Project description:Establishing precise synaptic connectivity during development is crucial for neural circuit function. However, very few molecules have been identified that are involved in determining where and how many synapses form. The Plexin cell-surface molecules are a conserved family of axon guidance receptors that mediate axon fasciculation and repulsion during neural development, and later in development PlexinA receptors are involved in eliminating axonal branches and synapse numbers. Here we investigate the roles of PlexinA and PlexinB receptors in axonal branch and varicosity formation in Drosophila. We knocked down PlexinA or PlexinB expression using RNAi in identified mechanosensory neurons and analyzed axonal branching patterns and varicosity formations. Reducing PlexinA expression increased the axonal arbor complexity by increasing the number of branches and varicosities along the axon. In contrast, knocking down PlexinB expression decreased morphological complexity by decreasing the number of branches and the overall size of the axonal arbor, but did not reduce the number of varicosities. Our results demonstrate opposing roles for PlexinA and PlexinB in local wiring within a target region, where PlexinA functions to suppress excessive axonal branches and synapses and PlexinB facilitates axonal growth.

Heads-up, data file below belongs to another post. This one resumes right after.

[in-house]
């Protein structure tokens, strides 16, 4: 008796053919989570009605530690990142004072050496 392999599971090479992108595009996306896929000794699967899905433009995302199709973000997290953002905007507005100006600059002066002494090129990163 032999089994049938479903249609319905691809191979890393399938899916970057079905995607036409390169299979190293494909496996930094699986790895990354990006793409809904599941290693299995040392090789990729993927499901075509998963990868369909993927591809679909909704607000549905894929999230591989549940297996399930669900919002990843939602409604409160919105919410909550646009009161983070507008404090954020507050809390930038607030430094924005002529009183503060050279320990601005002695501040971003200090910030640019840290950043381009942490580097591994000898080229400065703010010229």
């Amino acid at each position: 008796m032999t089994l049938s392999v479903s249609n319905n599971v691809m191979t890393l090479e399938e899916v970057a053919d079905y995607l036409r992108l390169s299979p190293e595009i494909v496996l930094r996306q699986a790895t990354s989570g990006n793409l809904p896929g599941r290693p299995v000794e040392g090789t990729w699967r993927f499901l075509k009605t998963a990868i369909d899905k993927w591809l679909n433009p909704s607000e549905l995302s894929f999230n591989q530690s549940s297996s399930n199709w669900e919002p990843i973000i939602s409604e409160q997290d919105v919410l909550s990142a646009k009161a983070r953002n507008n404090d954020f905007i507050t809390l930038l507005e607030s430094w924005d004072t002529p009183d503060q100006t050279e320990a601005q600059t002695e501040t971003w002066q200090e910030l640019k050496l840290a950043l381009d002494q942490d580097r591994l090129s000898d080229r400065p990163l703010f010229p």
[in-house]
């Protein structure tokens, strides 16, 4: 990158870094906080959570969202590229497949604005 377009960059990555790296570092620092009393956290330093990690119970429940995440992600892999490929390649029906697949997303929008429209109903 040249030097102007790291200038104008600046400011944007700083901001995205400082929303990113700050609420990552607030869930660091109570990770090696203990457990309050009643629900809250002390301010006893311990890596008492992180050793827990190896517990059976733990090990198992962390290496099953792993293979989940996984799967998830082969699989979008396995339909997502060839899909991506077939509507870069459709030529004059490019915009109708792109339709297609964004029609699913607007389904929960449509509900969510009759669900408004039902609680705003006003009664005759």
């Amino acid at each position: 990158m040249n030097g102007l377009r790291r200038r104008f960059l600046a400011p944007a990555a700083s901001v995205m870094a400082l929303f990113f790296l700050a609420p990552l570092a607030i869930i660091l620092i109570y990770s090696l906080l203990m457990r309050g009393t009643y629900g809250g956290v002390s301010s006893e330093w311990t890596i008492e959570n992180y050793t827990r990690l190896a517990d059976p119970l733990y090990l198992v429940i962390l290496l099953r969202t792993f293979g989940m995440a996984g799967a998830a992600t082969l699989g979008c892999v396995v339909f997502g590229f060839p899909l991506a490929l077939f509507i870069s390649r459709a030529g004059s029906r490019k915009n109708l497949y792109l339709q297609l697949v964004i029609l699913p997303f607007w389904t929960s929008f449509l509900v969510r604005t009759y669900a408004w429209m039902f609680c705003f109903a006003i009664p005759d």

Project description:Plasticity in the central nervous system in response to injury is a complex process involving axonal remodeling regulated by specific molecular pathways. Here, we dissected the role of growth-associated protein 43 (GAP-43; also known as neuromodulin and B-50) in axonal structural plasticity by using, as a model, climbing fibers. Single axonal branches were dissected by laser axotomy, avoiding collateral damage to the adjacent dendrite and the formation of a persistent glial scar. Despite the very small denervated area, the injured axons consistently reshape the connectivity with surrounding neurons. At the same time, adult climbing fibers react by sprouting new branches through the intact surroundings. Newly formed branches presented varicosities, suggesting that new axons were more than just exploratory sprouts. Correlative light and electron microscopy reveals that the sprouted branch contains large numbers of vesicles, with varicosities in the close vicinity of Purkinje dendrites. By using an RNA interference approach, we found that downregulating GAP-43 causes a significant increase in the turnover of presynaptic boutons. In addition, silencing hampers the generation of reactive sprouts. Our findings show the requirement of GAP-43 in sustaining synaptic stability and promoting the initiation of axonal regrowth.